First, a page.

Saturday, February 12, 2011

Great doors swinging on little hinges

I've been thinking a lot about how my decisions have impacted my life.  It's easy to wake up in the morning and just carry on with life as we know it, so in that light I've been quite fascinated with the thought of "How did I get to where I am right now?"

Take fifth grade, for example.  That was the year we started music classes in elementary school, and each of us had a choice to make: band, orchestra, or general music (for those who might not have been interested in a particular instrument).  I think, up to that point in my life, this was the biggest decision I had ever faced.  I remember thinking long and hard about it--finally narrowing my options down to flute or violin.  I was interested in both instruments, but at one point actually leaned more toward the flute.  The band teacher seemed more interesting to me, and for a little while at least it looked like I was going to sign up for the band.

What if I had?

I don't remember why now, but in the end I chose to play the violin.  And I will forever be grateful for that decision, because many of the closest friends I would make throughout junior high and high school would be made in the orchestra.  Just think of it!  Had I chosen the flute, in my life there may have been no Joey, no Amber, no Sara, or Lydia, or Noel, or Tiffany, or Amy, or Stephanie, or Ellice.  No Dave.  And if there had been, we would have met under different circumstances, and possibly missed out on a lot of good things that would have come with the friendship we have now.  Who knows?  I certainly don't want to find out.

Then there's the piano.  Where would I be without it?  A little known fact is that during my fourth year of piano lessons, I wanted to quit.  I really, really wanted to quit.  I wasn't at a level where I could just sit down and play whatever I wanted, and that was discouraging.  Practicing was a chore to me, and even though I had the greatest piano teacher in the world, back then I didn't appreciate the lessons taking half an hour out of my week.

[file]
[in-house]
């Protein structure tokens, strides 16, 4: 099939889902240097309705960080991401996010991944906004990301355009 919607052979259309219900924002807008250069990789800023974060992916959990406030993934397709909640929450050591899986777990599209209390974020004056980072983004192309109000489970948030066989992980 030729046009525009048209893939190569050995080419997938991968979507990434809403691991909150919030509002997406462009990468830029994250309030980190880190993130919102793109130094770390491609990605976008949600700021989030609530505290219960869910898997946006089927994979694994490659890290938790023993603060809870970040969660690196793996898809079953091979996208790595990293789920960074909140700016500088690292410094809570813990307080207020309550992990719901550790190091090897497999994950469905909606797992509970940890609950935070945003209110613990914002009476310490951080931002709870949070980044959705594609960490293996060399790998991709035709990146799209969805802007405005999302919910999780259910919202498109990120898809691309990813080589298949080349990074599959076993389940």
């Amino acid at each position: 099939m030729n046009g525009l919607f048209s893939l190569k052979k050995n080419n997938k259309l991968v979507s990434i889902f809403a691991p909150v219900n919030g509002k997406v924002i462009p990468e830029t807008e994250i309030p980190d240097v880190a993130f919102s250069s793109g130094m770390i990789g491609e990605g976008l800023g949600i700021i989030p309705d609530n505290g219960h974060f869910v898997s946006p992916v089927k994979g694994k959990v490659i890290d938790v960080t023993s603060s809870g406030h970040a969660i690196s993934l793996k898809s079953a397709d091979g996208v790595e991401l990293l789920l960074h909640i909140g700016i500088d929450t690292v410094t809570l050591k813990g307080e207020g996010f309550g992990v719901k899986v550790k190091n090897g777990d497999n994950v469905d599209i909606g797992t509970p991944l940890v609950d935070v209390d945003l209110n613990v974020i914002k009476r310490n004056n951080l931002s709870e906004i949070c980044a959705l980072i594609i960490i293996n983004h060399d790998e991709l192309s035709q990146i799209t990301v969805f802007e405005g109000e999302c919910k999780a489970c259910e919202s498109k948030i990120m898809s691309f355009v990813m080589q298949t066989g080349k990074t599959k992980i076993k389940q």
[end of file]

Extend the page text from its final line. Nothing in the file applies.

I guess this was more of my parents' decision than my own, but I'm grateful that they insisted on keeping me in the lessons, because within a couple more years I would fall in love with the piano.  It became my greatest outlet when I needed an escape from the world, and the talent I discovered there would become a crucial piece of my very identity.  For instance, on my mission I was the piano guy.  If you needed a hymn, Elder Cunningham was one of the people you'd call.  My sister lived in San Antonio while I was serving there, and when she'd talk to the missionaries and they didn't recognize my name, she'd just say something like "he plays the piano," and they'd remember me instantly.  That's just who I am now; I can't see myself not as a pianist.

Speaking of the mission, that's another decision that has made a lasting impact on my life.  I met so many of my current friends on my mission that it just feels like they've been around forever--that we grew up and went to high school together, and everything.  In such a short time, we've built quite a history and relationship.  And yet, as recently as three years ago, I didn't know any of them.  No President Cutler, no companions, no members, recent converts, investigators. . . .  If I didn't serve a mission, I would know none of these wonderful people.  And I wouldn't even realize what I was missing.

Where would I be if I chose not to serve a mission?

I don't know.

I would think that at least a few of the lessons I learned as a missionary could have been learned here if I stayed, but certainly not all of them.  I doubt I would have discovered my true passion for language, so I'd probably still be wondering what I wanted to do with my life.  Or maybe I would have found another passion and already earned a college degree in that field.  Perhaps someone I would have met on my mission--a companion, or leader, or whatever--would walk past me on the street one day, but we'd be such complete strangers that both of us would forget we passed each other right after it happened. 

Life would be drastically different. 

But that's another one of those things I would prefer not to find out about, because I know what I know now and I love what I have.  I wouldn't trade any of my friends or experiences for anything, because they are what have made me me.  And I like myself.  I'm not perfect, by any means.  But I like myself, and I wouldn't want to change my history and thereby alter the present and future, because I don't know if I'd like it.  And who knows?  Maybe I would.  Actually, I wouldn't know any better, because I wouldn't have experienced what I have.  So I'd rather not risk it.

Sometimes I lie awake just imagining alternate universes where my decisions are the opposite from real life.  Yet no matter what I come up with, I am constantly humbled by the massive impact one little choice can make.  If I traveled back in time, that would probably be the first piece of advice I'd give to myself.

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